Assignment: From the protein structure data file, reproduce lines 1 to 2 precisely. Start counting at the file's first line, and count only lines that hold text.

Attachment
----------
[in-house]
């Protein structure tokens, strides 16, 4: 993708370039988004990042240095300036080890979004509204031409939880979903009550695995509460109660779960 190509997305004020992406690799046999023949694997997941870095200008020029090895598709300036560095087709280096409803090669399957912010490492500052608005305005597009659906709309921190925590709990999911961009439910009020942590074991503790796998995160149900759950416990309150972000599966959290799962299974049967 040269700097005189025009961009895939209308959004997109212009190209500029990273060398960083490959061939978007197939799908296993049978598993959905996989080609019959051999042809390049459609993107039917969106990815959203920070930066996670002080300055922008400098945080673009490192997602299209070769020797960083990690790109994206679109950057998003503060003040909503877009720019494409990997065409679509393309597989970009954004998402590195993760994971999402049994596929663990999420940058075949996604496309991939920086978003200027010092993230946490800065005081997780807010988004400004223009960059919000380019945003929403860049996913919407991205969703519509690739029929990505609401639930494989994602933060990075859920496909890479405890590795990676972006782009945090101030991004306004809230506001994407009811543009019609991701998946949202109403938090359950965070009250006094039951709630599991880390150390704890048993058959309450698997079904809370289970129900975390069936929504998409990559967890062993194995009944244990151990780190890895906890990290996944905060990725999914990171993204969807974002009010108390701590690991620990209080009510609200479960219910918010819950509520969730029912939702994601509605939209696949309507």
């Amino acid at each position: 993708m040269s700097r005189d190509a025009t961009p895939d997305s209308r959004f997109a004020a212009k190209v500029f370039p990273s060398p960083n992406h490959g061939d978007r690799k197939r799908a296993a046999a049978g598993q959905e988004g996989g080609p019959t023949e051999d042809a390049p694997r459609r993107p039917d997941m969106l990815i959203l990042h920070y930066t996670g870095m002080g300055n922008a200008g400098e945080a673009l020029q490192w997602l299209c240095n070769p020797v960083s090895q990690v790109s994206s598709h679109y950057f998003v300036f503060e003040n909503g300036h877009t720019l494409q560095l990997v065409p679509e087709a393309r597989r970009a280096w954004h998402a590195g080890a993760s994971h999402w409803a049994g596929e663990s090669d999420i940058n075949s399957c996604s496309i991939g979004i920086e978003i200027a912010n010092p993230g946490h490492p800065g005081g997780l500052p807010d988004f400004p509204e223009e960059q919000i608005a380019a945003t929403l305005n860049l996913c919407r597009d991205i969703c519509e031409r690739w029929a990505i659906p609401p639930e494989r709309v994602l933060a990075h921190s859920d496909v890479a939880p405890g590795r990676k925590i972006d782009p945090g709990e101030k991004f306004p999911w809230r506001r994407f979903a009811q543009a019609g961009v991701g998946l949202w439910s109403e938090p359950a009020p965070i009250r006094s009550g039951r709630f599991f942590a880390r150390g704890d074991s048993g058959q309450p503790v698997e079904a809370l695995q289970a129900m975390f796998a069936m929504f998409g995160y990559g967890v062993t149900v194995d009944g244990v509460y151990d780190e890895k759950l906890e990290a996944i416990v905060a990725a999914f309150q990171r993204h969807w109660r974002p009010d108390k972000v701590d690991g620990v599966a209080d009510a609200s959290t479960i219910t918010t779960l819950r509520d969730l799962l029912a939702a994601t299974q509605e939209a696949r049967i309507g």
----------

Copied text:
[in-house]
């Protein structure tokens, strides 16, 4: 993708370039988004990042240095300036080890979004509204031409939880979903009550695995509460109660779960 190509997305004020992406690799046999023949694997997941870095200008020029090895598709300036560095087709280096409803090669399957912010490492500052608005305005597009659906709309921190925590709990999911961009439910009020942590074991503790796998995160149900759950416990309150972000599966959290799962299974049967 040269700097005189025009961009895939209308959004997109212009190209500029990273060398960083490959061939978007197939799908296993049978598993959905996989080609019959051999042809390049459609993107039917969106990815959203920070930066996670002080300055922008400098945080673009490192997602299209070769020797960083990690790109994206679109950057998003503060003040909503877009720019494409990997065409679509393309597989970009954004998402590195993760994971999402049994596929663990999420940058075949996604496309991939920086978003200027010092993230946490800065005081997780807010988004400004223009960059919000380019945003929403860049996913919407991205969703519509690739029929990505609401639930494989994602933060990075859920496909890479405890590795990676972006782009945090101030991004306004809230506001994407009811543009019609991701998946949202109403938090359950965070009250006094039951709630599991880390150390704890048993058959309450698997079904809370289970129900975390069936929504998409990559967890062993194995009944244990151990780190890895906890990290996944905060990725999914990171993204969807974002009010108390701590690991620990209080009510609200479960219910918010819950509520969730029912939702994601509605939209696949309507």